American policy makers are forging ahead with education initiatives, but they may be leaving Americans behind and out of the loop.
Since 1969 Gallup and Phi Delta Kappa International (PDK), a global association of education professionals, has conducted the annual Poll of the Public’s Attitude Toward the Public Schools. This years poll continues to show the public is rejecting the corproate education reform agenda
The poll notes that
Results of the poll come in a time of unsettledness in the American education franchise. Recent major reform efforts — No Child Left Behind, Race to the Top, and the Common Core State Standards — face uncertain futures even as the poll lays bare a significant rift between policy makers and ordinary citizens and parents. For example:
• Fewer than 25% of Americans believe increased testing has helped the performance of local public schools.
• A majority of Americans reject using student scores from standardized tests to evaluate teachers.
Q: Some states require that teacher evaluations include how well a teacher’s students perform on standardized tests. Do you favor or oppose this requirement?
As you can see from the table above, the oppostion is growing larger. There is also large opposition to newspapers publishing teachers value-added scores, something the Plain Dealer and NPR did in Ohio this year, and which JTF condemned.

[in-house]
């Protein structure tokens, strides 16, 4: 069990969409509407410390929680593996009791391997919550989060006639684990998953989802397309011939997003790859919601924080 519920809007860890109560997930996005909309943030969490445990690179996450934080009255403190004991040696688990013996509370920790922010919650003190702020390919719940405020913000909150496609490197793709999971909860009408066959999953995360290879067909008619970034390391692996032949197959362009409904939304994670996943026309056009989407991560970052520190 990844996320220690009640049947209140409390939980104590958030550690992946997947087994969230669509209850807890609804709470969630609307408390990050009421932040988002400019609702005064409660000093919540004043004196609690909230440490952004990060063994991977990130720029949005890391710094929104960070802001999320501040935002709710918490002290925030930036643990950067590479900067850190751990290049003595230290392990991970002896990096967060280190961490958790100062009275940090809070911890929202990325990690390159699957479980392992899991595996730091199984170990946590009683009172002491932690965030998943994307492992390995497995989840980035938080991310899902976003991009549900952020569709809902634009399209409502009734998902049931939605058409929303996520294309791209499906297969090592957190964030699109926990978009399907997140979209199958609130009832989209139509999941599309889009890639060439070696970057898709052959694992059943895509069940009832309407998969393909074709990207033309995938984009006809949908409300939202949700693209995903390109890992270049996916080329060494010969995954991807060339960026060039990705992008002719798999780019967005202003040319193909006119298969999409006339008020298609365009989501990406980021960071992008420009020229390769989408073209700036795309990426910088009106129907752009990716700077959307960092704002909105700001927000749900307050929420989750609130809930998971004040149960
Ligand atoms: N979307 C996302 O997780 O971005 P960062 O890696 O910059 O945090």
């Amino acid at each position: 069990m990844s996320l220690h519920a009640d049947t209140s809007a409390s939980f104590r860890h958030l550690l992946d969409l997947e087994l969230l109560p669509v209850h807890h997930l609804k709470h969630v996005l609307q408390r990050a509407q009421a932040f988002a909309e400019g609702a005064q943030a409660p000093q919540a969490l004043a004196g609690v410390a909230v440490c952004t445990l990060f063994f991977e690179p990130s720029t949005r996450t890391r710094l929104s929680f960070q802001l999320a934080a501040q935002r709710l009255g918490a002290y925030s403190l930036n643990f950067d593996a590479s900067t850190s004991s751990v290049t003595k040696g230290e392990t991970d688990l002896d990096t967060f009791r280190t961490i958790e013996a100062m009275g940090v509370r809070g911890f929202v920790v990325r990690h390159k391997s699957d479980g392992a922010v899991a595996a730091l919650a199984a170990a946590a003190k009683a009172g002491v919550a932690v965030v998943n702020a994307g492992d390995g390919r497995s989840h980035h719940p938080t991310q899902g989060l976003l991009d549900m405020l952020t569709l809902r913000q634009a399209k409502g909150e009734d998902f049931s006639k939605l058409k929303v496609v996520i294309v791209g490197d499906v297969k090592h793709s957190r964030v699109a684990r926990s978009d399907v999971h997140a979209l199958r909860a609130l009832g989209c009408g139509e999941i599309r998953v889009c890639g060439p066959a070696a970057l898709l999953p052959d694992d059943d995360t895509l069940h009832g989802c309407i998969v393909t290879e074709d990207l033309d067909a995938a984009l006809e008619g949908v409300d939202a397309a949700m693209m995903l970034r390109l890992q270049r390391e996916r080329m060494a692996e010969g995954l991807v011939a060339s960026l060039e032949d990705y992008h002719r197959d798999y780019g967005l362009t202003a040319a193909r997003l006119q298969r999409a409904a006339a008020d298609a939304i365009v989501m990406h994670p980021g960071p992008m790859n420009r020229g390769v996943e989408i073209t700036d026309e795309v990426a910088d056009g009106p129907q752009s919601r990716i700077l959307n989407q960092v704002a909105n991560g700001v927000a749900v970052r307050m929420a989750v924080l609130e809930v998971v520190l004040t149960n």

Q: Some newspapers are releasing information about how the students of individual teachers perform on standard- ized tests. Do you favor or oppose the release of this informa- tion to the public?
The poll also finds that
- More than 70% of Americans have “trust and confidence” in public school educators.
- A majority give public schools in their community an ‘A’ or “B’ – the highest rating every recorded by the poll.
- Seventy percent of Americans oppose private school vouchers —another high mark for the Gallup survey.
- Overwhelmingly, Americans do not worry about their child’s safety while attending school. Asked about ways to promote school safety, respondents preferred greater access to mental health services over the hiring more security guards.
- Americans chose critical thinking skills as the most important 21st Century skill, followed closely by communications skills.